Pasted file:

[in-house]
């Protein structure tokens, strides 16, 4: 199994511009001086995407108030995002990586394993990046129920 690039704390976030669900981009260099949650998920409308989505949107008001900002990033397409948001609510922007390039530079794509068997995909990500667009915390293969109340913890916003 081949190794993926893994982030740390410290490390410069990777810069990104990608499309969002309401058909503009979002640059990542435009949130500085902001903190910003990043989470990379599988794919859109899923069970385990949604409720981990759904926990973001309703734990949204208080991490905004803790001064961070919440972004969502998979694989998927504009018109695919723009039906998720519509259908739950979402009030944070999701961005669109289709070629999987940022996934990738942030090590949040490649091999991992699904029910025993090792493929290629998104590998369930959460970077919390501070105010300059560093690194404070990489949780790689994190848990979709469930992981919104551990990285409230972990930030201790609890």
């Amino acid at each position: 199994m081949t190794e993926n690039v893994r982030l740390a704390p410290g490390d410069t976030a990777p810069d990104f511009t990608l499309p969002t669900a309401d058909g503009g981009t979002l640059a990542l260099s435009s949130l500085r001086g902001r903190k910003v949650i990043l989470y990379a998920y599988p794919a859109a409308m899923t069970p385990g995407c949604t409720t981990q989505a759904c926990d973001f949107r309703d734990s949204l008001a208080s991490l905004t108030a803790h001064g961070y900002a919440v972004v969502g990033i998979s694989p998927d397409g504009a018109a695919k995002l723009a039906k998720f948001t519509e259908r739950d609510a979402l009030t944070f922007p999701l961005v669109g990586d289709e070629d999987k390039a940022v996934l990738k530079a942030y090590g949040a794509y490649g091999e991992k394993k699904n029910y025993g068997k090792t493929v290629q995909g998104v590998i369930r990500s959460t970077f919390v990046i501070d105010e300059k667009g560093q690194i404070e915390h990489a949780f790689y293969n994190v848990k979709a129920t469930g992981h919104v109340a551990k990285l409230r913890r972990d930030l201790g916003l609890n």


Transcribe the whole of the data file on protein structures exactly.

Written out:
[in-house]
């Protein structure tokens, strides 16, 4: 199994511009001086995407108030995002990586394993990046129920 690039704390976030669900981009260099949650998920409308989505949107008001900002990033397409948001609510922007390039530079794509068997995909990500667009915390293969109340913890916003 081949190794993926893994982030740390410290490390410069990777810069990104990608499309969002309401058909503009979002640059990542435009949130500085902001903190910003990043989470990379599988794919859109899923069970385990949604409720981990759904926990973001309703734990949204208080991490905004803790001064961070919440972004969502998979694989998927504009018109695919723009039906998720519509259908739950979402009030944070999701961005669109289709070629999987940022996934990738942030090590949040490649091999991992699904029910025993090792493929290629998104590998369930959460970077919390501070105010300059560093690194404070990489949780790689994190848990979709469930992981919104551990990285409230972990930030201790609890």
């Amino acid at each position: 199994m081949t190794e993926n690039v893994r982030l740390a704390p410290g490390d410069t976030a990777p810069d990104f511009t990608l499309p969002t669900a309401d058909g503009g981009t979002l640059a990542l260099s435009s949130l500085r001086g902001r903190k910003v949650i990043l989470y990379a998920y599988p794919a859109a409308m899923t069970p385990g995407c949604t409720t981990q989505a759904c926990d973001f949107r309703d734990s949204l008001a208080s991490l905004t108030a803790h001064g961070y900002a919440v972004v969502g990033i998979s694989p998927d397409g504009a018109a695919k995002l723009a039906k998720f948001t519509e259908r739950d609510a979402l009030t944070f922007p999701l961005v669109g990586d289709e070629d999987k390039a940022v996934l990738k530079a942030y090590g949040a794509y490649g091999e991992k394993k699904n029910y025993g068997k090792t493929v290629q995909g998104v590998i369930r990500s959460t970077f919390v990046i501070d105010e300059k667009g560093q690194i404070e915390h990489a949780f790689y293969n994190v848990k979709a129920t469930g992981h919104v109340a551990k990285l409230r913890r972990d930030l201790g916003l609890n």